Do we have the knowledge, technology and resources to colonize it?
Simply put, no.
First off, you need to forget about knowledge, technology and resources and look to biology, sociology, and psychology. How many people would be needed to create a self-sufficient modern colony? The number is rather large. It's not 100 people, or even 1,000. It's at least 14,000 per Cameron Smith, "Estimation of a genetically viable population for multigenerational interstellar voyaging: Review and data for project Hyperion." Acta Astronautica 97:16-29 (2014), and that's risking extinction. Sending 40,000 people is a better bet.
We can't do that. Not even close.
Suppose we knew how to put people in what science fiction authors call "cold sleep." We can't do that, not even close. In that case, we don't need 40,000 colonists. We just need 40,000 embryos, plus 4,000 or so young women in cold sleep who will need to get very busy getting busy birthing implanted embryos upon waking up.
What about the target planet? We would have to terraform it if the target planet doesn't contain a breathable atmosphere. We can't do that, not even close. The closest we can do with current technology is to do what we've done on Earth, which is to try to de-terraform it. On the other hand, if the target planet does contain a breathable atmosphere, that would most likely mean bacteria and viruses that would greet the colonists with a hearty "Yum!" The colonists would have no defense. Either way, this is a showstopper.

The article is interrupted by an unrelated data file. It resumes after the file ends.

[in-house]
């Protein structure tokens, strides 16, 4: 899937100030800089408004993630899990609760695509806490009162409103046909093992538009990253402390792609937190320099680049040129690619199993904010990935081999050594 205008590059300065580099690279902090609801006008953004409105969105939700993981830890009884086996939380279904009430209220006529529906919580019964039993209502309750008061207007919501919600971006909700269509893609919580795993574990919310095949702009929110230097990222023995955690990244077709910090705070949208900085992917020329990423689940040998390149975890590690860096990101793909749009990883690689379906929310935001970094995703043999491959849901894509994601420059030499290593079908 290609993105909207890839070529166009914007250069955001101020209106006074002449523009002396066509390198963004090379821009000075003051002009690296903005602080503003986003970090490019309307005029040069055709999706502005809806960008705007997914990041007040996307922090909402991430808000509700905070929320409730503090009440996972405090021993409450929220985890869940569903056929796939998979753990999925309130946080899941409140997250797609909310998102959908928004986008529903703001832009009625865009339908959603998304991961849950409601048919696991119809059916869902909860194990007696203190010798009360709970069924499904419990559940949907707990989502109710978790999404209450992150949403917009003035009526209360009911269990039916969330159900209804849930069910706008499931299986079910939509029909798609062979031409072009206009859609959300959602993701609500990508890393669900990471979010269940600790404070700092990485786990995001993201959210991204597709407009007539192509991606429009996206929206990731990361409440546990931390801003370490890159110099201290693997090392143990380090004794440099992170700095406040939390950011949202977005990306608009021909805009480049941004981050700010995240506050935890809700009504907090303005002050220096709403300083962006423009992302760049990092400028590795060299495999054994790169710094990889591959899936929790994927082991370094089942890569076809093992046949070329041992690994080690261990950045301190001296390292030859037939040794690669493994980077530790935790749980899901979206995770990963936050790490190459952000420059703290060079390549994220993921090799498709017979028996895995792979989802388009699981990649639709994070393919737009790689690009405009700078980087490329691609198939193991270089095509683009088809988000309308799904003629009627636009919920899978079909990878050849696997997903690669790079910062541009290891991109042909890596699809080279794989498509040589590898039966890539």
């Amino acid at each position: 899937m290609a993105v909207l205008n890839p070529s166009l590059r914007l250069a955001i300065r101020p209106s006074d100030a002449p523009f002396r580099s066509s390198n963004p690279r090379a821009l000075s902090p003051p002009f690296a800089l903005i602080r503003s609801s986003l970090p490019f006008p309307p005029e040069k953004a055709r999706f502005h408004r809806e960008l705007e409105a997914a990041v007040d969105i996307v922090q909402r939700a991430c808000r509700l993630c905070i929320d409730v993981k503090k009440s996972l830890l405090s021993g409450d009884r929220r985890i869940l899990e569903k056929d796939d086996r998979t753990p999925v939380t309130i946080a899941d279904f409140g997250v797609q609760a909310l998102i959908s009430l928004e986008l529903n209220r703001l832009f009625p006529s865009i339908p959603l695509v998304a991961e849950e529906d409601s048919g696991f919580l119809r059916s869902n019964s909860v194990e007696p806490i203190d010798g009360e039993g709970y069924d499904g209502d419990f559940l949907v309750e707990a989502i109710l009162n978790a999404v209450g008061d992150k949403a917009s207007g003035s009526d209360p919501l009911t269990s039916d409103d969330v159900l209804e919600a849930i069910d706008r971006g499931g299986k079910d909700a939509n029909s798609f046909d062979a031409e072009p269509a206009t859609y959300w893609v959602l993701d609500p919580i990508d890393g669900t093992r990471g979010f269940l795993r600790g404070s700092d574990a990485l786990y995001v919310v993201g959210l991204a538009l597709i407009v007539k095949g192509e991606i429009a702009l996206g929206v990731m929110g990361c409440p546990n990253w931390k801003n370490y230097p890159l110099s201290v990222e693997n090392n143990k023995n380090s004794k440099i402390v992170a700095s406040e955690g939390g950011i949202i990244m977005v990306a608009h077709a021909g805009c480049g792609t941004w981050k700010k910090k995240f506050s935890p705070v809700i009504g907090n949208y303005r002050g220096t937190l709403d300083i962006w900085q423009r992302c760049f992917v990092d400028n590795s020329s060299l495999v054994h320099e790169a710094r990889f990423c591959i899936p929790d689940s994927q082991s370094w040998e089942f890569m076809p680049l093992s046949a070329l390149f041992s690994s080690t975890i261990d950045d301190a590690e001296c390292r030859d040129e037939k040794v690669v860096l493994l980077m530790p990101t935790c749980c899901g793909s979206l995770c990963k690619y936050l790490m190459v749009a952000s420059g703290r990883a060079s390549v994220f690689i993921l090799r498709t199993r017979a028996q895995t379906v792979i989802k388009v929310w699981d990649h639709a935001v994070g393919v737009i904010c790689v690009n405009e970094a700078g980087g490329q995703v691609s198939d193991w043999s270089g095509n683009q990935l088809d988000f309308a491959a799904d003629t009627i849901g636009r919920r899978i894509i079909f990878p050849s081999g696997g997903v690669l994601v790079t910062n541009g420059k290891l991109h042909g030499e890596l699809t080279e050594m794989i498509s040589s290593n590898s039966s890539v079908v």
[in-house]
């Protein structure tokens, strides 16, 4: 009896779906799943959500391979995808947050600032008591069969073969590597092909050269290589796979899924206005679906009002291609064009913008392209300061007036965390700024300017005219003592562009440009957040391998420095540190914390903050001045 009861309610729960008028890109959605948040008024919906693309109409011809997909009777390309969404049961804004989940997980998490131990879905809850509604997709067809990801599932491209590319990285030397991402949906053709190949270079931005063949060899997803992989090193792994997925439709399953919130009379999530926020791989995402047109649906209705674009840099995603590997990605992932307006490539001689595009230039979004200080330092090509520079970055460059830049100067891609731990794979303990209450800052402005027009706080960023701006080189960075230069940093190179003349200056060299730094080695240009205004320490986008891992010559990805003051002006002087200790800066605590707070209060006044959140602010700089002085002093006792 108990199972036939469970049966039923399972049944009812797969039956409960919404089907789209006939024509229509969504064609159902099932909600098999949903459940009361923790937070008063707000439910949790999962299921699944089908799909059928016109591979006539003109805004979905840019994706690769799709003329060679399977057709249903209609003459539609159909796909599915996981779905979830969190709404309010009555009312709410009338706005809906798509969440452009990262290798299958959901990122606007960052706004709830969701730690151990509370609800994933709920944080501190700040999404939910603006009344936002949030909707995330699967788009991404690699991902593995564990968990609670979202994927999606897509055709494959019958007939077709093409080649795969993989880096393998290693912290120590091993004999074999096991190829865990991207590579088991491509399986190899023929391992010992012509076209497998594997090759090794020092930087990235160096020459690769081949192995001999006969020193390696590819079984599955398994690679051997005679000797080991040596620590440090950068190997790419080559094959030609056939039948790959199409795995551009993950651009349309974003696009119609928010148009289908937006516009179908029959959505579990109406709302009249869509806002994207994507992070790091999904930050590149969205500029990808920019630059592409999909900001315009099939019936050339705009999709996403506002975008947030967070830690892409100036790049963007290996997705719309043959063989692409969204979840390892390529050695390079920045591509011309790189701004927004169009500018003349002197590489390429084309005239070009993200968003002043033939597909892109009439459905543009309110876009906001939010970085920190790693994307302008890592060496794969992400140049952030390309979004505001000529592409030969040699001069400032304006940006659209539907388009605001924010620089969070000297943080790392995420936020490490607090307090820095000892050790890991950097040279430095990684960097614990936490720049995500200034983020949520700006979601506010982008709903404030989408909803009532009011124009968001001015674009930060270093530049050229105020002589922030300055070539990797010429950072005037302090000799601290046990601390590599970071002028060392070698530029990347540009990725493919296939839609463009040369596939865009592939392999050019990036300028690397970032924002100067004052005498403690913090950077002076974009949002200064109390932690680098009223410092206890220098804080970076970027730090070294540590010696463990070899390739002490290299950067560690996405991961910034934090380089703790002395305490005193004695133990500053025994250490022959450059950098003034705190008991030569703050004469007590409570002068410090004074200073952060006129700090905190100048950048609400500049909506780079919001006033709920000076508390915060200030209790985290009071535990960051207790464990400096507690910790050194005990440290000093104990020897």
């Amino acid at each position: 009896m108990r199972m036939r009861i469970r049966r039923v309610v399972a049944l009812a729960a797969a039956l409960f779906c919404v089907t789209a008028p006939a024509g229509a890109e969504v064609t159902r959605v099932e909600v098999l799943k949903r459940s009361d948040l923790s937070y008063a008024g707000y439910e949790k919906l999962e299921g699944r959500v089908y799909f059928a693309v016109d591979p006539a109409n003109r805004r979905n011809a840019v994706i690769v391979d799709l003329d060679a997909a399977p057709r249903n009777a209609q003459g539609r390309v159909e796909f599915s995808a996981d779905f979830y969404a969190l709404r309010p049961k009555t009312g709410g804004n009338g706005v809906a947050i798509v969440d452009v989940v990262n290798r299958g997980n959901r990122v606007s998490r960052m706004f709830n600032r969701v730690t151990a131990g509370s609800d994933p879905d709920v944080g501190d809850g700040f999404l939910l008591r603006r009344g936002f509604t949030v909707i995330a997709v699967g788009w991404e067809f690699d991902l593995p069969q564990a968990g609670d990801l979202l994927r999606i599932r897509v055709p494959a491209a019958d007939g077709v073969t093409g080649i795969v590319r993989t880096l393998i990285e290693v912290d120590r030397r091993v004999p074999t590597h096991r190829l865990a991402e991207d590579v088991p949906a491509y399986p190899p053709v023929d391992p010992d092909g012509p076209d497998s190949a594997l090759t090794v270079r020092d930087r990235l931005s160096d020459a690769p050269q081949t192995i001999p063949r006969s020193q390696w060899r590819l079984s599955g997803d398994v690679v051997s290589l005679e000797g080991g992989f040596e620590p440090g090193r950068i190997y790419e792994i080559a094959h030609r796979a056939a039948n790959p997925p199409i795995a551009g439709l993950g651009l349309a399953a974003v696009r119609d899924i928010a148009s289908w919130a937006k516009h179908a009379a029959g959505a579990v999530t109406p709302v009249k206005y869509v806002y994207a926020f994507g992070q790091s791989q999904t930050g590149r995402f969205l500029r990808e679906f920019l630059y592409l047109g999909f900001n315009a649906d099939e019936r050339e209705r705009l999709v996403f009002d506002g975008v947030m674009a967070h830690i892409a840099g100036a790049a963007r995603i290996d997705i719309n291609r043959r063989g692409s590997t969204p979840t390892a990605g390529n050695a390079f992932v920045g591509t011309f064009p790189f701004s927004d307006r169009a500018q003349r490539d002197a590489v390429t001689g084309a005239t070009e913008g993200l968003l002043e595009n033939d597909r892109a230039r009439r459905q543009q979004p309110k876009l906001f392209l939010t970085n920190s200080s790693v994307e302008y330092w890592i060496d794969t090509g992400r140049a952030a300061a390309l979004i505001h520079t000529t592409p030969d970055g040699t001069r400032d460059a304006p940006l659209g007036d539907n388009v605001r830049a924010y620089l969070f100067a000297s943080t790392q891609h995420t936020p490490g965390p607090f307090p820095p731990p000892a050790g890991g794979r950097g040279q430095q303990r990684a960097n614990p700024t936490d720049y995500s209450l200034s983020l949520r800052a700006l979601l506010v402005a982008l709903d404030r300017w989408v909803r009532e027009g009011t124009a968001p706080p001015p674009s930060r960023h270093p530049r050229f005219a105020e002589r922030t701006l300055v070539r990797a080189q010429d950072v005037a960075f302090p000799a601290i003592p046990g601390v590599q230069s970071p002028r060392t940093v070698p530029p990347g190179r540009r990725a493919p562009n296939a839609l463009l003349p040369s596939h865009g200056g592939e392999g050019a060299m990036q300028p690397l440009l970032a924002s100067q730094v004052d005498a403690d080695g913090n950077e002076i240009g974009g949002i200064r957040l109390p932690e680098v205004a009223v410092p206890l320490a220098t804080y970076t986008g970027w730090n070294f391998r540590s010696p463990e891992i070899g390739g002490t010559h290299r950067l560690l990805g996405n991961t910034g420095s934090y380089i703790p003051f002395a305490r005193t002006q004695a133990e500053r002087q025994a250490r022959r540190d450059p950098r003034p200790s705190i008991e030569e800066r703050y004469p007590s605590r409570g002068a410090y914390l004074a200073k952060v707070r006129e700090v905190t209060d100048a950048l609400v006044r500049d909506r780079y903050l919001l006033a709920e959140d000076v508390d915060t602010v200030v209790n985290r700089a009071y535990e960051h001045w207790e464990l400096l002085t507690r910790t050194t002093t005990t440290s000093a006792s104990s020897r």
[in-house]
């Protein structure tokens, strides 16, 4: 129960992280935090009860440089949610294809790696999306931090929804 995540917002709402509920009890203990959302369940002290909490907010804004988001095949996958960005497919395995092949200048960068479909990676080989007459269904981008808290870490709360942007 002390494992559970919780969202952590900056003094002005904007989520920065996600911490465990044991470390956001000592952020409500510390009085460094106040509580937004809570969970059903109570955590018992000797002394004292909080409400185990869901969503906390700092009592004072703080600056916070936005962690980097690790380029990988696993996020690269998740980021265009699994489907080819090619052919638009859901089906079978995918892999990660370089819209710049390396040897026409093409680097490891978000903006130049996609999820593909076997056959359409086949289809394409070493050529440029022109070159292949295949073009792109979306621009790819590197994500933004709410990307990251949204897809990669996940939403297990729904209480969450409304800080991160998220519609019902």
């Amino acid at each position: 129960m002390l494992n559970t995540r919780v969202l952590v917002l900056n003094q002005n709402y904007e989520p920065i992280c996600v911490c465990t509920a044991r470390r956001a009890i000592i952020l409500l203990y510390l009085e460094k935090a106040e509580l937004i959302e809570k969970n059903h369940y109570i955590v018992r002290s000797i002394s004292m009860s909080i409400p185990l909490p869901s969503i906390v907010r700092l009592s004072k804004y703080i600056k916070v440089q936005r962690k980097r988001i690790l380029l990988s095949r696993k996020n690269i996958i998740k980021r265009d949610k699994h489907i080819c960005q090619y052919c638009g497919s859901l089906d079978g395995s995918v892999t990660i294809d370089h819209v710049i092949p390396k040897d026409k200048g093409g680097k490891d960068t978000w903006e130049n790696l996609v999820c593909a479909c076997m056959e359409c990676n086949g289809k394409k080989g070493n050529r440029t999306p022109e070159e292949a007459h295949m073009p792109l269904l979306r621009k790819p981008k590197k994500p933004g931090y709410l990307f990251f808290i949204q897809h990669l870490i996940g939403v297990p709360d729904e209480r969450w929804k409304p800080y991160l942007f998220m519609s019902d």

Ignoring that, can we send a spaceship containing a few thousand young women in cold sleep plus 40,000 embryos in cold sleep to a habitable planet 20 light years away? Those colonists need to eat. They need to eat quite a bit since each colonist needs to eat for two for twenty years straight. We need to send a self-sustaining food source. We can't do that, not even close. Every attempt to make a completely closed, self-sustaining ecological system has failed -- and that's right here on Earth. If we could do that, we would need to send a lot, lot more than 4,000 women and 40,000 embryos.
Even with the reduction from 40,000 people to 4,000 women, this spaceship is still extremely large. We need to send animals, plants, farm equipment, materials to make dirt, mining equipment, manufacturing equipment. This thing is several orders of magnitude larger than the International Space Station. Scaling things by an order of magnitude is hard. Scaling by several orders of magnitude--we can't do that, not even close.
Suppose we can get the spacecraft to 1/1000th the speed of light after exiting the solar system. That's about twenty times faster than the current velocity of the Voyager spacecraft, and those are tiny. Getting something the size of hundreds of space stations to that speed is once again a we can't do that kind of proposition. Scaling up by a factor of 100 to 1/10th the speed of light is science fiction. Even at that speed, it will take 200 years to reach the target star. We need equipment that will remain reliable and viable for centuries. This is yet again a we can't do that kind of proposition.